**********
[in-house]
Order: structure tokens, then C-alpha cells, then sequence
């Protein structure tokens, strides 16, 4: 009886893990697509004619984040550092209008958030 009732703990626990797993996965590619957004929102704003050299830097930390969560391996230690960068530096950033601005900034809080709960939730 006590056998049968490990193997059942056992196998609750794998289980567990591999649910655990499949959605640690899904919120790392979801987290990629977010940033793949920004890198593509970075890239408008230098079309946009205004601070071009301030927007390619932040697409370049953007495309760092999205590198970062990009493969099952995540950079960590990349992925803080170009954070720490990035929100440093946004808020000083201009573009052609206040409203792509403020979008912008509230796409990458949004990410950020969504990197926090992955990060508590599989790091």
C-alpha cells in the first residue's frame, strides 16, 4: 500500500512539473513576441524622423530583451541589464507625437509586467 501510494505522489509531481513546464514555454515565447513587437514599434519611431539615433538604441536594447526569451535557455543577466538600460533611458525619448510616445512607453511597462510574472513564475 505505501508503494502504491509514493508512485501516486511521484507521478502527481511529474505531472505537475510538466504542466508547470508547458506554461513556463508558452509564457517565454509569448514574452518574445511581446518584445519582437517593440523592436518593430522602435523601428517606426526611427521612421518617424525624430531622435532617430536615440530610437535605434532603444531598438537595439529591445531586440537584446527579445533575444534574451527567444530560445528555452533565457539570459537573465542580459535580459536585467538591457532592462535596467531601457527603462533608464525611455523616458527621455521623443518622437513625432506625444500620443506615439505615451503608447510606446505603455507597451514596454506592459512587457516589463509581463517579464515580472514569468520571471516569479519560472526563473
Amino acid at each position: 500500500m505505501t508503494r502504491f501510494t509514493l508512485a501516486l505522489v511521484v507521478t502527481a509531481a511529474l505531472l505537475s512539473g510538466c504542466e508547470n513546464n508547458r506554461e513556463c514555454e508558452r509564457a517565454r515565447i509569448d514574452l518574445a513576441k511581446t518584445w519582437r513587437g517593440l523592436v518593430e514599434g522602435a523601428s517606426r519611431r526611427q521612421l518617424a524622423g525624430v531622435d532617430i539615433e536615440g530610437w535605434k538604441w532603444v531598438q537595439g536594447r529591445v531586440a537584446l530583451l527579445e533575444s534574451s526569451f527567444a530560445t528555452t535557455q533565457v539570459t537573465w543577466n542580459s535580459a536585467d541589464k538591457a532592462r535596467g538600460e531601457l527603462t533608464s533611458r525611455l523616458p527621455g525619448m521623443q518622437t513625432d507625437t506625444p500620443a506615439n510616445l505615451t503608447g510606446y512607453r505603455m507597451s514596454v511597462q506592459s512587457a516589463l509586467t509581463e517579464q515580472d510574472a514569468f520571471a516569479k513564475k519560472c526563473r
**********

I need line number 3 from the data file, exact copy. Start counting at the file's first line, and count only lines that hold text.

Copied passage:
């Protein structure tokens, strides 16, 4: 009886893990697509004619984040550092209008958030 009732703990626990797993996965590619957004929102704003050299830097930390969560391996230690960068530096950033601005900034809080709960939730 006590056998049968490990193997059942056992196998609750794998289980567990591999649910655990499949959605640690899904919120790392979801987290990629977010940033793949920004890198593509970075890239408008230098079309946009205004601070071009301030927007390619932040697409370049953007495309760092999205590198970062990009493969099952995540950079960590990349992925803080170009954070720490990035929100440093946004808020000083201009573009052609206040409203792509403020979008912008509230796409990458949004990410950020969504990197926090992955990060508590599989790091």